• 26 November 2019 / 12:33

      Hi Helen, I’ll have to check out your post. I obviously agree — there is enough to take issue with about this scandal on the facts alone.

  5. 25 November 2019 / 16:29

    Great post, Jen. I agree that much of the media coverage and endless speculation on social media only amounts to so much sound and fury. I feel especially sorry for her kids, as well as her extended family. Still, I respect the rights of those who were affected by her trolling (and its fallout) to tell their stories, however they chose to. Or to stay silent, if they preferred not to air their linen in public. Apart from the bullying, which should never be tolerated, I’m glad she was called out on the casual racism she spouted and that very little of the mainstream press picked up on. Sometimes these things need to come to light, no matter how hard, in order to open up wider conversations about how we treat each other. We can do so much better, not just as an online community but as a society.

    • 26 November 2019 / 12:03

      Uju, yes excellent points. Bullying, casual (or overt!) racism absolutely should be called out. I think thoughtful response goes to both ends of the spectrum: being specific and vocal about unacceptable & offensive behaviour and moderating and modulating our responses when people simply disagree with us (about, say, who is on a bank note).

      Thanks for taking the time to add your thoughtful responses here. x

  6. 25 November 2019 / 16:31

    Her having young children is not an excuse to be a racist or a bully. I seem to manage just fine.

    • 26 November 2019 / 12:07

      Hi Ren, yes, I agree. Being a parent or a woman or a person from any other demographic should excerpt someone from acceptable behaviour online in what they say, feature and show. Likewise we should not excoriate people simply because we don’t like their parenting choices or how they feature their children in content.

  7. Elizabeth
    25 November 2019 / 22:33

    There’s so much of this that you’ve missed and failed to mention. This isn’t a casual disagreement or difference of opinions. This is a privileged white woman being racist and attacking a black blogger, and then having the gall to interview the black blogger on her podcast to discuss how black mothers are 5 times more likely to die in childbirth. This woman is not only a healthcare professional but a midwife, and she has been found to be spreading racist remarks. She knew how damaging her comments would be and still, she shared them on a public forum, and worse as failed to adequately take responsibility for her actions.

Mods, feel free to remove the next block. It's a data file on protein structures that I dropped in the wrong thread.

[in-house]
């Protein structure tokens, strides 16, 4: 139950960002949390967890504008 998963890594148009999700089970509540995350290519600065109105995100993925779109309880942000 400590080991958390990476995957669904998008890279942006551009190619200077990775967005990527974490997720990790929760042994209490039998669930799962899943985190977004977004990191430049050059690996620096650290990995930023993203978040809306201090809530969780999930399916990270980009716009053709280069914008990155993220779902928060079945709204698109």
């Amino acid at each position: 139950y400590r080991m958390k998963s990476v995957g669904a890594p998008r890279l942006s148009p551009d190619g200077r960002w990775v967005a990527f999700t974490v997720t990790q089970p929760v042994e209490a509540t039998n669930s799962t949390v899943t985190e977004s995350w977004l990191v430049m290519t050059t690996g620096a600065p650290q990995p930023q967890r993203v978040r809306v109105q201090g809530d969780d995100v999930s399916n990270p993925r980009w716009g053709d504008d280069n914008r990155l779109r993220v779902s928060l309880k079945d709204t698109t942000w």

The ‘scandal’ as you put it is not just a few bad words, this is about women’s lives been put at risk due to the institutional racism that exists in our society. Clemmie literally confirmed it by sharing those views thinking she was anonymous.

    Your last sentence in this post is insulting to all of those victims of racism and online bullying. You have essentially centred the feelings of the bully here. The reason this entire story has been so far-reaching is that it is serious. And yet you are attempting to frame it as a petty disagreement. I would urge you to reconsider your stance on this, as thousands of families are being damaged by this exact behaviour.

    • 26 November 2019 / 12:27

      Hi Elizabeth, Thanks for taking the time to comment. This post was about putting this scandal in a wider context — it’s not an apology for Hooper or about ‘understanding’ her actions. I’m sorry if it read that way.

      I think my call at the end of the post, to have our opinions and voices stand out with their ‘intellectual rigorousness, thoughtfulness and humanity’, is exactly about focussing on the issues, opinions and impact of what others say online — rather than calling names or making ad hominem attacks. If we’re to create the kind of internet and world we want, we need to provide a path to enlightened, evolved discussion about all kinds of complex issues. That sentiment in no way requires us to soft-pedal our response to racism, sexism, anti-Semitism, Islama-phobia or any other prejudices, discrimination and hostility.